Software technology tools can help lower cyber security risk
Software tools help control access by providing capabilities like authentication and role-based authorization.
Software tools like the Rockwell Automation FactoryTalk Security enabled software suite help control access by providing capabilities like authentication and role-based authorization. This service verifies the identity of each user who attempts to enter the automation system and grants access only to those authorized to perform particular actions on a system’s features and resources.
With a configuration environment from Rockwell Automation (Rockwell Software RSLogix 5000 software), you can control access down to the individual module or user-defined add-on instruction. Engineers simply assign a unique source key (or password) to the modules or add-on instructions they wish to protect. A common source key can be used for all the routines or add-on instructions, or unique keys can be assigned to each.
Once a source key is assigned to a specific routine or add-on instruction, that source key is added to the source code and encrypted. This protected source is stored and maintained by configuration software with the encrypted source key remaining in the source even when downloaded to the controller. Attempts to export the protected source will result in an encrypted file that cannot be interpreted. When re-imported, this code remains protected by the original source key.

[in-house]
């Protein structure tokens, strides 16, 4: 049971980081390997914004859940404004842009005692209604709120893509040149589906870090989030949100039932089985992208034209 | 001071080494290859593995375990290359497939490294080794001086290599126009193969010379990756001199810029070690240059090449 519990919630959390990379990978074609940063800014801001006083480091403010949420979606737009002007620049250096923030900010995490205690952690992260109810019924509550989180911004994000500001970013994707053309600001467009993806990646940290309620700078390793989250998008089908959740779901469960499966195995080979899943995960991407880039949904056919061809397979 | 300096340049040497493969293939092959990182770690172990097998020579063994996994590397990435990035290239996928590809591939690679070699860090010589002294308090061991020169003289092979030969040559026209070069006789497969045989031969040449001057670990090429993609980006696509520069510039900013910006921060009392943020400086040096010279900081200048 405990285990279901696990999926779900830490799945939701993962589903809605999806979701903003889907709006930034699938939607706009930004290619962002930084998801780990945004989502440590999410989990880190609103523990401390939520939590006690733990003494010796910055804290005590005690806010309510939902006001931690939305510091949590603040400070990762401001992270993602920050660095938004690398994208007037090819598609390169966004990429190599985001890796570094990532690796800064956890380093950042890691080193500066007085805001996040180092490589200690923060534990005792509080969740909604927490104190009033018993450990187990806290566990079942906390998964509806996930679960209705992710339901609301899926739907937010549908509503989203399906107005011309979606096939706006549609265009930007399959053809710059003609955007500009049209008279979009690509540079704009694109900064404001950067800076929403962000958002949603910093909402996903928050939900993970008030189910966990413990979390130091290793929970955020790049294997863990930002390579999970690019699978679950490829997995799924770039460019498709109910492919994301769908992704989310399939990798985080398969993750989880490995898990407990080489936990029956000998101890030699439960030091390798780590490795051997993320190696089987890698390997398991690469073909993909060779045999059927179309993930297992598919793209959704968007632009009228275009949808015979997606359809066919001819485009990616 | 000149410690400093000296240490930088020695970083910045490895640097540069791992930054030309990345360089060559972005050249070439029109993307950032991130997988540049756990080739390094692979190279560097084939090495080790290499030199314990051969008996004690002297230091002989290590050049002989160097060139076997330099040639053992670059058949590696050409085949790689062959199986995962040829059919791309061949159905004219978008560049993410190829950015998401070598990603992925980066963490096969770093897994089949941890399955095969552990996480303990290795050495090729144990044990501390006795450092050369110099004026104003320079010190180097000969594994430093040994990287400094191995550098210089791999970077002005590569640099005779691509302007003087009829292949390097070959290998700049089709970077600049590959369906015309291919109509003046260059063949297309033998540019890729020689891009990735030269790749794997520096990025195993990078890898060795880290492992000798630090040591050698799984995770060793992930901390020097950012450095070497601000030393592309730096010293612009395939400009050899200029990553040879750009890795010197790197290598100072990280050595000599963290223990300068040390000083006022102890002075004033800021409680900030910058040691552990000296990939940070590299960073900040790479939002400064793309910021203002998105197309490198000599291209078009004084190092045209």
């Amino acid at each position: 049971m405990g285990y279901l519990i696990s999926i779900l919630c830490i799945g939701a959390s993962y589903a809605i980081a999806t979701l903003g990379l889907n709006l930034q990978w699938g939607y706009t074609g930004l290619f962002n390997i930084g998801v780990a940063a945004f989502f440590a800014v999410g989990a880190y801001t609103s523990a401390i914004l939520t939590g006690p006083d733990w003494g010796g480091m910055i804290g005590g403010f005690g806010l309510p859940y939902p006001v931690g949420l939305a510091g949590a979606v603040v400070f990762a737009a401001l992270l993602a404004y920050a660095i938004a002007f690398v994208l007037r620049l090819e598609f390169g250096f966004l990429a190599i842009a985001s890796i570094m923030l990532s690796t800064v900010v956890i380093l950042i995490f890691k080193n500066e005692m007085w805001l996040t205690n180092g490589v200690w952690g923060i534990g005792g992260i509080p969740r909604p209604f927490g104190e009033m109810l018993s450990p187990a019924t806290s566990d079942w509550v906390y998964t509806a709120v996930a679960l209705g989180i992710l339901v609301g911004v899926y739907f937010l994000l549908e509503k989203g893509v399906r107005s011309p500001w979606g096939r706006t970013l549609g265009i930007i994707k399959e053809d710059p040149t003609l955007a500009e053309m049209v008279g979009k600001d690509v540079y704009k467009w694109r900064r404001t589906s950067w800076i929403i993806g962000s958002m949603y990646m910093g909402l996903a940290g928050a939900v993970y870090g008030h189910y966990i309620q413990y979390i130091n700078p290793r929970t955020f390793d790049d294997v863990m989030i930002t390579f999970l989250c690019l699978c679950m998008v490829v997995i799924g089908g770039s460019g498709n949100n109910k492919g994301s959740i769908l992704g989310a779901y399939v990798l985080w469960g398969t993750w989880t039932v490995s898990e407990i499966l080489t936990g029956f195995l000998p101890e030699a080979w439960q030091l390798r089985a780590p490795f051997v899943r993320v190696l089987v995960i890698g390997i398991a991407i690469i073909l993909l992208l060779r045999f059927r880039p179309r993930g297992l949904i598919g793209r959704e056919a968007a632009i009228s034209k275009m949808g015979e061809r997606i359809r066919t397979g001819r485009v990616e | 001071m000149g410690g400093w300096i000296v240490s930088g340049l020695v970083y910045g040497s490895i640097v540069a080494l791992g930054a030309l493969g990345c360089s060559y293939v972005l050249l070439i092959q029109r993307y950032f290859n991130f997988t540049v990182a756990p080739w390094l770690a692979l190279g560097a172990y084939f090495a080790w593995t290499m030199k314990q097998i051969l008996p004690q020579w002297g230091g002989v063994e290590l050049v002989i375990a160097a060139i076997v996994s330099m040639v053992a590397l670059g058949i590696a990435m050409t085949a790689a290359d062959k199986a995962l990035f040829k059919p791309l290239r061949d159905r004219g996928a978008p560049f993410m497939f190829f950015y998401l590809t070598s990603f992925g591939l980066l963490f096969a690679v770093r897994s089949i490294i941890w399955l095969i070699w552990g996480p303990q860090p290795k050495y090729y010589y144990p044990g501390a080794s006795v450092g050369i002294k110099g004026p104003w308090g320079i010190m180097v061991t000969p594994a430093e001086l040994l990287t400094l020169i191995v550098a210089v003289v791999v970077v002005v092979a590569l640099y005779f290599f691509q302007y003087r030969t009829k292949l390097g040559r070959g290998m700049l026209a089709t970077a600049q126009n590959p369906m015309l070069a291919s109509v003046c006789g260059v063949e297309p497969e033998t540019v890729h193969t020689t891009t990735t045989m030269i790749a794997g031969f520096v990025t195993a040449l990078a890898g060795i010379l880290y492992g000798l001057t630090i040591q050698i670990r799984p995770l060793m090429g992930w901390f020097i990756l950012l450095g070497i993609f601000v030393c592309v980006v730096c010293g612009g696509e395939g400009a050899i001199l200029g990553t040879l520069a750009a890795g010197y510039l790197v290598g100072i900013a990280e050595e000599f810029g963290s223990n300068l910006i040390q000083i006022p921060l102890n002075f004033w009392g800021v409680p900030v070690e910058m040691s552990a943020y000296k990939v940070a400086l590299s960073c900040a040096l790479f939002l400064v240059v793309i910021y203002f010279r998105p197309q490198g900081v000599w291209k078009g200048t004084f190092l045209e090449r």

FactoryTalk, Rockwell Software, and RSLogix are trademarks of Rockwell Automation Inc.
- Brad Hegrat is principal security consultant, Rockwell Automation. Edited by Mark T. Hoske, content manager CFE Media, Control Engineering, Plant Engineering, and Consulting-Specifying Engineer. Reach him at firstname.lastname@example.org.
Information access versus security - related article, linked below.
- Events & Awards
- Magazine Archives
- Oil & Gas Engineering
- Salary Survey
- Digital Reports
- Survey Prize Winners
- CFE Edu
Annual Salary Survey
Before the calendar turned, 2016 already had the makings of a pivotal year for manufacturing, and for the world.
There were the big events for the year, including the United States as Partner Country at Hannover Messe in April and the 2016 International Manufacturing Technology Show in Chicago in September. There's also the matter of the U.S. presidential elections in November, which promise to shape policy in manufacturing for years to come.
But the year started with global economic turmoil, as a slowdown in Chinese manufacturing triggered a worldwide stock hiccup that sent values plummeting. The continued plunge in world oil prices has resulted in a slowdown in exploration and, by extension, the manufacture of exploration equipment.
Read more: 2015 Salary Survey